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Changing Behavior – The Real Reason Motivation is Important

I’m a pragmatist.

This means that while theory is nice, what is really important is what happens in real life.

Most of the time when clients hire us, they hire us because we can impact the bottom line through changing the behavior of their employees.  Most of them don’t care about the theory behind that change no matter how wonderful it is (e.g., The Four Drive Theory of Employee Motivation) – what they want is results.

Which gets me to the point of this post – if we are really about changing behavior, why do we care about motivation?

Think about it – motivation in and of itself does not change anything.  You can be motivated and pumped up and rearing to go and still not accomplish anything.  I’ve been motivated for years to loose weight – yet up until a few months ago, I haven’t done anything about it.  In their book, “Change Anything” Patterson, Grenny, Maxfield, McMillan and Switzler (the guys from Vital Smart who wrote Crucial Conversations and Influencer) talk about how motivation is just one aspect that is required to achieve personal change.  Indeed, they talk about the fact that if all we have is motivation, no matter how much it is, we are most likely headed for failure.

To drive change we also need to have the skills, tools and knowledge necessary to achieve that change.  We need to have a social network that supports us in our change efforts and isn’t trying (actively or passively) to derail that change.   We also need an environment that helps us and doesn’t hinder us.  In other words, motivation by itself is not enough.


Motivation is vital to this whole equation.  It is the impetus to get us off our butts and start doing something.  It is the pressure that is applied to us throughout the change process – the pressure to continue and not quit when it gets tough.  It is the internal drive and fortitude to keep going and keep pushing oneself.  Without motivation, no change would happen.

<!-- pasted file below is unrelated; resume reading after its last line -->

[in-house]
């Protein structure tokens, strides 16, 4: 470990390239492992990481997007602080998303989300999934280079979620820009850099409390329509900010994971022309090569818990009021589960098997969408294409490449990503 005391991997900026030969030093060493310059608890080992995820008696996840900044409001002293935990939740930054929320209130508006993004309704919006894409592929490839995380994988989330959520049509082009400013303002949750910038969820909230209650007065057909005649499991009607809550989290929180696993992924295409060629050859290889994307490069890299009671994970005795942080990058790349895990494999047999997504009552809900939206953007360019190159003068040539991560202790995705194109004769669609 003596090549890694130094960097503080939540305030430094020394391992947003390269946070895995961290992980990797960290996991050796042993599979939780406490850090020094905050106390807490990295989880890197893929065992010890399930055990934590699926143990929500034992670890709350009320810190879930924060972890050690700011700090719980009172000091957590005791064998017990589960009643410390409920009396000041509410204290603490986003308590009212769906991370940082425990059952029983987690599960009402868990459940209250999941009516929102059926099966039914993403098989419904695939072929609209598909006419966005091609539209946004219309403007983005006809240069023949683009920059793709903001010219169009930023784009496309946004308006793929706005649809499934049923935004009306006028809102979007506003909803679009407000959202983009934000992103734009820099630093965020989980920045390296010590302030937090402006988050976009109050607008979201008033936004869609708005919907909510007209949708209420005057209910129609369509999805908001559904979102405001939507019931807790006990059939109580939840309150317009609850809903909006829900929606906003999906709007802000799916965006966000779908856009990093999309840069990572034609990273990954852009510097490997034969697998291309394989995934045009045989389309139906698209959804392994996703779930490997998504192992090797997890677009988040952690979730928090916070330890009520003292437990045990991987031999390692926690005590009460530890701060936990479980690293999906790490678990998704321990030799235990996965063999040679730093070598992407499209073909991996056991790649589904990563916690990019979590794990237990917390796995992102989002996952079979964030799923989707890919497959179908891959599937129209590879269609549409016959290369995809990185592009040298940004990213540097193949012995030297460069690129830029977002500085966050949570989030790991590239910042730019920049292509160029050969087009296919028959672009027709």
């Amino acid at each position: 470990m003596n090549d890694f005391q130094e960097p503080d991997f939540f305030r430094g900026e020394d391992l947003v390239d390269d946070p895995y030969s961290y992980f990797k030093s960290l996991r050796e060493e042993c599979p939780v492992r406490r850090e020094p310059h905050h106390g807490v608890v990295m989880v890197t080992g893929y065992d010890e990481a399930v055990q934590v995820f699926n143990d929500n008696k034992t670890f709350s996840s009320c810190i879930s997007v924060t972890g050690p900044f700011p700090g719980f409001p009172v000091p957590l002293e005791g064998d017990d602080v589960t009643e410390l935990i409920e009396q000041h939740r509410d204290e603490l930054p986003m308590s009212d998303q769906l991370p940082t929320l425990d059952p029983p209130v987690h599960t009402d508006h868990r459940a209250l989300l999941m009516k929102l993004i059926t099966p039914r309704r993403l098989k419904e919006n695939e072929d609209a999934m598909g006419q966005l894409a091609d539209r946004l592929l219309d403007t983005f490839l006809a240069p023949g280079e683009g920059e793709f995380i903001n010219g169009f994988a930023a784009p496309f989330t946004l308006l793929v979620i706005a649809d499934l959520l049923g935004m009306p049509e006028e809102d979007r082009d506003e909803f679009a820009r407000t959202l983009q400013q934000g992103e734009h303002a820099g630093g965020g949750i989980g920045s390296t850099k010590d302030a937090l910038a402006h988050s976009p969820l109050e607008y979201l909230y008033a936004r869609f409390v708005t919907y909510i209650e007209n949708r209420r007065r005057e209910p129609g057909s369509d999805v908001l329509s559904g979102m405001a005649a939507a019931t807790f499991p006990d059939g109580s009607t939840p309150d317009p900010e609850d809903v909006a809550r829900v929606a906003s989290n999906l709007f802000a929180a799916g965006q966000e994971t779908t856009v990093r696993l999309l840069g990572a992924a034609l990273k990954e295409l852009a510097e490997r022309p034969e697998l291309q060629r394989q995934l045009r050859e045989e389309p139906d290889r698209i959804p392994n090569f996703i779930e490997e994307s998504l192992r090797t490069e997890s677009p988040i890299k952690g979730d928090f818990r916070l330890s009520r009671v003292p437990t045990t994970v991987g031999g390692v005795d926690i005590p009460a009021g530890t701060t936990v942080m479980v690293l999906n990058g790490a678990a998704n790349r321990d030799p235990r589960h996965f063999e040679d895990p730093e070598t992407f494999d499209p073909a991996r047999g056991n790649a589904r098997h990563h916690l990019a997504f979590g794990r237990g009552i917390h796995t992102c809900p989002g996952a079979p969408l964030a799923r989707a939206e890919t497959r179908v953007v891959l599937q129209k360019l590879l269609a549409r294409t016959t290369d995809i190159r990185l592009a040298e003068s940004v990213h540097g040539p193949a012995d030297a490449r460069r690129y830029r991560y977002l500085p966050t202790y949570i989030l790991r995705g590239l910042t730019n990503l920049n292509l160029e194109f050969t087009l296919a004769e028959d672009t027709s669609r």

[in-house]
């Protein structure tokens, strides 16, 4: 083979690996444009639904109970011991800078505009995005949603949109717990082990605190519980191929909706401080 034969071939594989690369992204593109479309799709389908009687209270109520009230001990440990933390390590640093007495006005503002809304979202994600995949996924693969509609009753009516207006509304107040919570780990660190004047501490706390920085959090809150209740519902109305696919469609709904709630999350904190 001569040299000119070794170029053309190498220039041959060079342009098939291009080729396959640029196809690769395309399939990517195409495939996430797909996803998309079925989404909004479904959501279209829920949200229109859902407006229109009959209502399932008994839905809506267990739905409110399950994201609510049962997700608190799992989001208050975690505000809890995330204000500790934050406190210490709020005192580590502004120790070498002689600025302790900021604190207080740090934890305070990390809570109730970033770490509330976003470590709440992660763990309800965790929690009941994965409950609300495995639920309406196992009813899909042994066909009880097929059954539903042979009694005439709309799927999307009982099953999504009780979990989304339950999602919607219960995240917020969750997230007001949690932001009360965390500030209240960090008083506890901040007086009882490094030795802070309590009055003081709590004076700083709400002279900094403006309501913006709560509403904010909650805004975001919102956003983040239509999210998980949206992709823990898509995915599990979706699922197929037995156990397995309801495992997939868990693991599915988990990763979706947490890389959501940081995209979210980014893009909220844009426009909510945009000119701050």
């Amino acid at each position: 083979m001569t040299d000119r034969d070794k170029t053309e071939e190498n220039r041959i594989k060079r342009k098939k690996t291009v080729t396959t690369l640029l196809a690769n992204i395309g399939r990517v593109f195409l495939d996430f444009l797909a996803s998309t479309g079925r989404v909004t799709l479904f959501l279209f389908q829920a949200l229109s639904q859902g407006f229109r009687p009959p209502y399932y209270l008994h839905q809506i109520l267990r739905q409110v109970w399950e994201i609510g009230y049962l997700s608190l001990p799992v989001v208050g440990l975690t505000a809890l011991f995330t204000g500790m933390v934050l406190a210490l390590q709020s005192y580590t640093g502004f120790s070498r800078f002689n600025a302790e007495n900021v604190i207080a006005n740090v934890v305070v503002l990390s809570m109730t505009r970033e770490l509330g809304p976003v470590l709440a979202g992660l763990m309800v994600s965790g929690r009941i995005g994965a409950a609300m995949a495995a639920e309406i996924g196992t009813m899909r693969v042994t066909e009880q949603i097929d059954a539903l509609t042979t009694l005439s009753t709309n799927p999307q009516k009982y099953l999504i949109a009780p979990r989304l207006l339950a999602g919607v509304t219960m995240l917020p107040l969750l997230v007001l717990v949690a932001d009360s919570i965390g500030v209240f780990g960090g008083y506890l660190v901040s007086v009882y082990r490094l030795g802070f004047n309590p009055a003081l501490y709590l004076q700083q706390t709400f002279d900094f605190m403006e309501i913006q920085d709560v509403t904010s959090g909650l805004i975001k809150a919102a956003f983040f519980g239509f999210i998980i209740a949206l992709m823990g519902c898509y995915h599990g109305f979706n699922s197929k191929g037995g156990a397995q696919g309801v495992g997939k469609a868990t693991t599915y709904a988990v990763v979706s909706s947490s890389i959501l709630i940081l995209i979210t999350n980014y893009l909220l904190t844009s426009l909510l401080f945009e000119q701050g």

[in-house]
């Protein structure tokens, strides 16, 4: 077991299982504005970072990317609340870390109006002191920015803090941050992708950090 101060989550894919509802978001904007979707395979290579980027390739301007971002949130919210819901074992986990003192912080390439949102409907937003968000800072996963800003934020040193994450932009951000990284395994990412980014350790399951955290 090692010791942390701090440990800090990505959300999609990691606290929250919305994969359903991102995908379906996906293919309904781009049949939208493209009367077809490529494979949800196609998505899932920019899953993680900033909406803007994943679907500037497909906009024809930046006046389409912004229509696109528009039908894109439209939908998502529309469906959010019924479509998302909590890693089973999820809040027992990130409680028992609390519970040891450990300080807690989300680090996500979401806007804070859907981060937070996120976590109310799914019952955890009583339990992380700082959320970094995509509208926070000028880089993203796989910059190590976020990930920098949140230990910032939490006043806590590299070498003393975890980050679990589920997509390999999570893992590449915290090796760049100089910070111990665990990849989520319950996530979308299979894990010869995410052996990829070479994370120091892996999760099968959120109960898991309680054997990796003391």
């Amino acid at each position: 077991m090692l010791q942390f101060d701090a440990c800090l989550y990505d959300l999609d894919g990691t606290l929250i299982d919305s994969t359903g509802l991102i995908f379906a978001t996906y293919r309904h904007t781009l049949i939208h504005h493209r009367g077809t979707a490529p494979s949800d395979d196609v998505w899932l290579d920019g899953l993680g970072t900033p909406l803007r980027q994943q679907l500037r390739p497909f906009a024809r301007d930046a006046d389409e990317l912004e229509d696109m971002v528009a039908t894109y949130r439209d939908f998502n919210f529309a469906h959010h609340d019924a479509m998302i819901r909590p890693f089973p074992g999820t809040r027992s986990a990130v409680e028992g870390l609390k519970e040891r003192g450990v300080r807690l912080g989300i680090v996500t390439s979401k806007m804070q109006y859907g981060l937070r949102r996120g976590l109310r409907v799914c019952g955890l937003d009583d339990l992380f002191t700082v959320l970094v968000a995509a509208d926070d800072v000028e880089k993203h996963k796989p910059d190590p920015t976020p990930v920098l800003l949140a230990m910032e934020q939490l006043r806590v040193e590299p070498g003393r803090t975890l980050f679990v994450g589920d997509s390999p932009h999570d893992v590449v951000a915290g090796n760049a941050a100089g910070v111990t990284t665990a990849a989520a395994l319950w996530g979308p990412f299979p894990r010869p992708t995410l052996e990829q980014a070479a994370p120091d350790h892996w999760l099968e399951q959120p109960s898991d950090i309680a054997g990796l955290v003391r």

And that my friends, is the reason that motivation is important.

Change Anything

I just got back from a presentation by Al Switzler, one of the authors of “Crucial Conversations”, “Crucial Confrontations”, and “Influencer” and now “Change Anything: The New Science of Personal Success.” I have to say, I was impressed (and that usually doesn’t happen with presentations).

While I have not yet read the book, the information presented today was very thought provoking and more importantly, actionable. This is not always the case with business or personal help books. The concepts and ideas that Switzler discussed were real and I could see how they applied.

A few key ideas from the presentation:

“Lots of people do research about people, but almost nobody does research about you. You need to be come both the scientist and the subject.” Think about it, you are rarely the subject of a research experiment and even then you would probably be one of many. This idea is simple – look at your life with the eye of a researcher – what works for you, how do you behave in these situations, what motivates you? Then be the subject of your own experiments – try different things to see what makes a difference for you.

“Do you pass the commitment test. You need to be able to vividly and passionately articulate why you want to change. If you can’t do that, change will most likely not happen.” In other words, we need to make it real to ourselves both cognitively and emotionally. The words we use to explain why we need to change need to be “vivid” and we need to talk about them “passionately.”

“We often think of failure to change as a lack of willpower. It really has many more facets than that.” Switzler explains that they found six sources of influence that impact the likelihood that change will occur. These are:

  • Personal Motivation (i.e., our will – what we want and how badly we want it),
  •  Personal Ability (i.e., the tools and skills we have to acheive our desires),
  • Social Motivation (i.e., the influence that those close around us have on our behavior),
  • Social Ability (i.e., do those people close to us act as enablers of good or bad behavior),
  • Structural Motivation (i.e., the influence that structural factors play on our behavior),
  • Structural Ability (i.e., how well you control your environment to help you achieve your goals).

I am looking forward to reading the book and giving you an update when I’m done….

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